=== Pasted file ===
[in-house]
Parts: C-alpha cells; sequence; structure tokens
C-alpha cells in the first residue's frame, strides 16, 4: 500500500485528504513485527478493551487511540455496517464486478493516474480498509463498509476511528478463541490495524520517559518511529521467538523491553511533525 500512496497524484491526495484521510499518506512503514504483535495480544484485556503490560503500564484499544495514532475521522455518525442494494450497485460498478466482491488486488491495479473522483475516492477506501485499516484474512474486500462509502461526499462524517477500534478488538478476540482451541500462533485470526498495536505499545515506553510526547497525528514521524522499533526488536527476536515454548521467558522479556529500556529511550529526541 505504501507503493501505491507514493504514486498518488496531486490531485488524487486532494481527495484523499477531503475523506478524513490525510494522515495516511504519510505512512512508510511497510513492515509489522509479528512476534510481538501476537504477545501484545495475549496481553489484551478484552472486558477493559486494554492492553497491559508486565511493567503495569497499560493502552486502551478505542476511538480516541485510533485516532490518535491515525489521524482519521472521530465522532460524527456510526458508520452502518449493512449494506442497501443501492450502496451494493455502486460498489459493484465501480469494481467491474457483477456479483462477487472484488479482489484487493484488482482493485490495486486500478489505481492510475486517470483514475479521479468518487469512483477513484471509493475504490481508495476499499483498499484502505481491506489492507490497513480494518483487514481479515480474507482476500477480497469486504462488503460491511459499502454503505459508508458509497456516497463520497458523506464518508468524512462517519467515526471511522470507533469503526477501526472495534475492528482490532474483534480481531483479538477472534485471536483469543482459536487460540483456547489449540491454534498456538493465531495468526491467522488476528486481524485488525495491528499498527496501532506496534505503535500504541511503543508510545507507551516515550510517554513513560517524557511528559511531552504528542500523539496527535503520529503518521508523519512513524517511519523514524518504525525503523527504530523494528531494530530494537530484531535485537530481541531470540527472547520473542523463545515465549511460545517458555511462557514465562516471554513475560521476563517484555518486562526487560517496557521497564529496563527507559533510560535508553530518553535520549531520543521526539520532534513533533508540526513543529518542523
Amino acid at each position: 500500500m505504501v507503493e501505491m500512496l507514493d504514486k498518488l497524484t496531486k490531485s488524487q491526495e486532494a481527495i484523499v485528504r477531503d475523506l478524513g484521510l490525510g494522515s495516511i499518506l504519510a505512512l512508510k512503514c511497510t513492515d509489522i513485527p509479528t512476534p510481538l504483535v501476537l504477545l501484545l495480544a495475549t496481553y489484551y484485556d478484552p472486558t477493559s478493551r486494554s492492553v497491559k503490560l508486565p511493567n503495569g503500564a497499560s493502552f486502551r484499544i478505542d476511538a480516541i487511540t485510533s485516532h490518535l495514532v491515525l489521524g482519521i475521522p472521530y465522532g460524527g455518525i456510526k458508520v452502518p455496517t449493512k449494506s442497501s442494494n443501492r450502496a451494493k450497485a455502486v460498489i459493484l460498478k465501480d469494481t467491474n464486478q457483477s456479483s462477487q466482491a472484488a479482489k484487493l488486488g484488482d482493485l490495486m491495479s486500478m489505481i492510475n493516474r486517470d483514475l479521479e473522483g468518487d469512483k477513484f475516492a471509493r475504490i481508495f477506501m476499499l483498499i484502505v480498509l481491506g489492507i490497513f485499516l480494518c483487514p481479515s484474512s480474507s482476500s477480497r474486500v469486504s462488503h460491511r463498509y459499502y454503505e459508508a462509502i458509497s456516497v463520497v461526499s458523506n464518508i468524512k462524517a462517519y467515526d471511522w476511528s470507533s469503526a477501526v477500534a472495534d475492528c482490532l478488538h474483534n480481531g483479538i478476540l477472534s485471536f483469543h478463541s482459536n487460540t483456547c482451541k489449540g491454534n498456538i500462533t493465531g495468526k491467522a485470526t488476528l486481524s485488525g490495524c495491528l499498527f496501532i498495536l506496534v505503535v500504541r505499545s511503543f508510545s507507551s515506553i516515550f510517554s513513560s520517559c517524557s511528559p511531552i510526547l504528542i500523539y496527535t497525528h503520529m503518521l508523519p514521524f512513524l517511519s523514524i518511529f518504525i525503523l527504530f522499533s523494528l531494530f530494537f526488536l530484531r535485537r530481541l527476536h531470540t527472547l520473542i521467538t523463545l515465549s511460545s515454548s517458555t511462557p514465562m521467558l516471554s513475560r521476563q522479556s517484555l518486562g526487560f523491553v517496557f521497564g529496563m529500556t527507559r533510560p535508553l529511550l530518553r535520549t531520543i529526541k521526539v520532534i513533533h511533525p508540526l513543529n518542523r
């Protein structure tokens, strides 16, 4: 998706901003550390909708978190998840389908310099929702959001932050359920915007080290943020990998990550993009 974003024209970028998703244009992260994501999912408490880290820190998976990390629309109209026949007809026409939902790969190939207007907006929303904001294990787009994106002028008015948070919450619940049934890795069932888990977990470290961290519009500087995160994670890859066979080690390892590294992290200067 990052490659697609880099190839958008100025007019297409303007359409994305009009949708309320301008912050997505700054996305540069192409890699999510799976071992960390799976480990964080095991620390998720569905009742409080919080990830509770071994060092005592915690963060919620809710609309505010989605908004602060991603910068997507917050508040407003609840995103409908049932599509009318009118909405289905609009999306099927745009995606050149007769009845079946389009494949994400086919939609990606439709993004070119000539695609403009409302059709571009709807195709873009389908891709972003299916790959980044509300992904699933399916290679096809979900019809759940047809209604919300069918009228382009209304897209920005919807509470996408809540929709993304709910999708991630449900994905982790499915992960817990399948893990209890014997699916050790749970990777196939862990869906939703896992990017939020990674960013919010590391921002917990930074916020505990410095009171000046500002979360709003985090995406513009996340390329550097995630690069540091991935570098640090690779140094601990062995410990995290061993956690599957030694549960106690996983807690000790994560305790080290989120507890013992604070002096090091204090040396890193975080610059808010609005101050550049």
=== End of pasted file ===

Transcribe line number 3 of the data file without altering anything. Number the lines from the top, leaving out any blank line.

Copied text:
C-alpha cells in the first residue's frame, strides 16, 4: 500500500485528504513485527478493551487511540455496517464486478493516474480498509463498509476511528478463541490495524520517559518511529521467538523491553511533525 500512496497524484491526495484521510499518506512503514504483535495480544484485556503490560503500564484499544495514532475521522455518525442494494450497485460498478466482491488486488491495479473522483475516492477506501485499516484474512474486500462509502461526499462524517477500534478488538478476540482451541500462533485470526498495536505499545515506553510526547497525528514521524522499533526488536527476536515454548521467558522479556529500556529511550529526541 505504501507503493501505491507514493504514486498518488496531486490531485488524487486532494481527495484523499477531503475523506478524513490525510494522515495516511504519510505512512512508510511497510513492515509489522509479528512476534510481538501476537504477545501484545495475549496481553489484551478484552472486558477493559486494554492492553497491559508486565511493567503495569497499560493502552486502551478505542476511538480516541485510533485516532490518535491515525489521524482519521472521530465522532460524527456510526458508520452502518449493512449494506442497501443501492450502496451494493455502486460498489459493484465501480469494481467491474457483477456479483462477487472484488479482489484487493484488482482493485490495486486500478489505481492510475486517470483514475479521479468518487469512483477513484471509493475504490481508495476499499483498499484502505481491506489492507490497513480494518483487514481479515480474507482476500477480497469486504462488503460491511459499502454503505459508508458509497456516497463520497458523506464518508468524512462517519467515526471511522470507533469503526477501526472495534475492528482490532474483534480481531483479538477472534485471536483469543482459536487460540483456547489449540491454534498456538493465531495468526491467522488476528486481524485488525495491528499498527496501532506496534505503535500504541511503543508510545507507551516515550510517554513513560517524557511528559511531552504528542500523539496527535503520529503518521508523519512513524517511519523514524518504525525503523527504530523494528531494530530494537530484531535485537530481541531470540527472547520473542523463545515465549511460545517458555511462557514465562516471554513475560521476563517484555518486562526487560517496557521497564529496563527507559533510560535508553530518553535520549531520543521526539520532534513533533508540526513543529518542523